Among the available options, I prefer PayPal. The great thing about PayPal is that it’s widely accepted as a preferred payment method.
Setting up an account is super easy and once you’ve logged in, sending invoices is a breeze.
On top of the ease of payment and sleek invoicing, PayPal also allows you to generate reports ranging from outstanding invoices to profit and spending reviews.
Electronic Fund Transfers
Electronic Fund Transfers, otherwise known as EFTs, are among the quickest ways to get paid.
Essentially an EFT is where payments are transferred from one bank account to another, without the use of a middleman such as a processing company.
Using EFTs saves you the extra step of moving money from your PayPal account (or insert processing company of your choosing) to your primary bank account.
The downside to EFTs is unless your client uses the same bank as you, transfers can become costly (either to you or the client, depending on your contract.)
Some people just prefer it old-school. While a bit more uncommon these days, physical payments have their upsides.
One of the biggest perks is that with physical checks is that you’re not going to get hit with any charges or fees to accept and deposit payments.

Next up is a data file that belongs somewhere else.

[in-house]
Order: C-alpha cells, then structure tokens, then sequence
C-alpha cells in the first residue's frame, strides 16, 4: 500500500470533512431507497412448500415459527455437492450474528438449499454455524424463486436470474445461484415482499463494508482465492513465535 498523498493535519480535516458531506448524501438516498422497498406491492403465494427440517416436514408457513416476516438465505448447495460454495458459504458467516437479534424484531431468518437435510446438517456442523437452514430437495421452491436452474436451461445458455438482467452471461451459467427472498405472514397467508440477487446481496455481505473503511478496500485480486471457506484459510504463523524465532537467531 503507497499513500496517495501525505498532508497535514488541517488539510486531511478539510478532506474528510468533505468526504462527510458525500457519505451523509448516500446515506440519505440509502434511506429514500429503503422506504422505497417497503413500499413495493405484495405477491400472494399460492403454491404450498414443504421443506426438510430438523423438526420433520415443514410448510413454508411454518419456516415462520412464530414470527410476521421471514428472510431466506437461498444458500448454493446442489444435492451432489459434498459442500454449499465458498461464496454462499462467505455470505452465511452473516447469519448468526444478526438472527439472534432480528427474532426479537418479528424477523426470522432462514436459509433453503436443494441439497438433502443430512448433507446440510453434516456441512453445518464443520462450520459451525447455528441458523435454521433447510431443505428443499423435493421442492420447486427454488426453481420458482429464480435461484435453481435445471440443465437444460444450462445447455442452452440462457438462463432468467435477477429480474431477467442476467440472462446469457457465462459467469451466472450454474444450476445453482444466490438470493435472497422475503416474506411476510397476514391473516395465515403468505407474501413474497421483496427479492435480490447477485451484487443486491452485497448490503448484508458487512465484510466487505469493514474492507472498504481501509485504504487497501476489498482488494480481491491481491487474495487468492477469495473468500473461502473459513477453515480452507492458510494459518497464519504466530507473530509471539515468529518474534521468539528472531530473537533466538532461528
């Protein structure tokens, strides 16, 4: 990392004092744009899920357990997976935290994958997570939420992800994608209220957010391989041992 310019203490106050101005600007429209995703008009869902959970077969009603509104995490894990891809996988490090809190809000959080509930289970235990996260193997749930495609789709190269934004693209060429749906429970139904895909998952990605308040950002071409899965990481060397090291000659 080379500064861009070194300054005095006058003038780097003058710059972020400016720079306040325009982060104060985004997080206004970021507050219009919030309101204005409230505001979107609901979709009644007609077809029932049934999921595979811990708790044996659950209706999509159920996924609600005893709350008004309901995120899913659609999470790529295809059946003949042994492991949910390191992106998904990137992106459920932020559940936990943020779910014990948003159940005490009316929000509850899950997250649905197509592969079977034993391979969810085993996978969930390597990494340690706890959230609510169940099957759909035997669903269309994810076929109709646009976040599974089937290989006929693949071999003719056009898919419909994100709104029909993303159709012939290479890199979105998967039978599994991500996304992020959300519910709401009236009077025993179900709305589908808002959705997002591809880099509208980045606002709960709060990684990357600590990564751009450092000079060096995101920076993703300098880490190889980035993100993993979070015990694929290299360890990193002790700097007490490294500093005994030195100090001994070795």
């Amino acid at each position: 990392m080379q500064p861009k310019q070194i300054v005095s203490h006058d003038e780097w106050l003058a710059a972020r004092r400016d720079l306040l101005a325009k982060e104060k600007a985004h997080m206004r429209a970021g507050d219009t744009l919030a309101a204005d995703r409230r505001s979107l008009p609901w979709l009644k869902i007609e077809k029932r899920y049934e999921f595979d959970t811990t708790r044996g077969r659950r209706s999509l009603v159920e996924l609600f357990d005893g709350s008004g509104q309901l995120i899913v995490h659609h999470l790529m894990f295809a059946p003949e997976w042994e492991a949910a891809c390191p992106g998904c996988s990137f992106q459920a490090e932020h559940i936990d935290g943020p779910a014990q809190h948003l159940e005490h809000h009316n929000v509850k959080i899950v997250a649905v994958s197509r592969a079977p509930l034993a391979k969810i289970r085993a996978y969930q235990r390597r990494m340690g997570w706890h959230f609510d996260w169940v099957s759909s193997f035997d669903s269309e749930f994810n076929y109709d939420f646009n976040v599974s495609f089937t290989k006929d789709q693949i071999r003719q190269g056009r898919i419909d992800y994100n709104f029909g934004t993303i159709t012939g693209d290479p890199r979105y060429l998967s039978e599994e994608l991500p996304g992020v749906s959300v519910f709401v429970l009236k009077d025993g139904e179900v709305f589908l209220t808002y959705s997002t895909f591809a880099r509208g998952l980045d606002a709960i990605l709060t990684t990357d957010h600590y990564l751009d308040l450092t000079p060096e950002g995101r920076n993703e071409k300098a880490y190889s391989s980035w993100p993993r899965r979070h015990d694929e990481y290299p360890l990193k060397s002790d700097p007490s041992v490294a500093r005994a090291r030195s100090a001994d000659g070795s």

However, with the savings of avoiding extra charges, checks present other issues, mainly with how much time is concerned. With checks, you’ll have to wait to have them written, mailed, delivered, and lastly, cleared at the bank.
The best way to solve any payment problems is to avoid them in the first place. Take these simple steps before beginning any new client relationship, and it’s unlikely you’ll run into payment issues down the line.
Research the Client
Before agreeing to a gig and beginning work, perform a little due diligence on your would-be-client.
Thankfully, Contena makes this step an easy one. Clients on Contena are thoroughly vetted before being listed, thus taking a great deal of uncertainty out of starting any professional relationship.
If you do choose to go a step further, a quick social media search should give you some deeper insight into the client, their needs, and style choices.
Thanks to the social media age, getting to know a “virtual stranger” is easier than ever. Even the smallest of start-ups will likely have some sort of social media presence.
You can also use LinkedIn, Facebook, or Twitter to search your client’s name, which can offer you other valuable insights as well.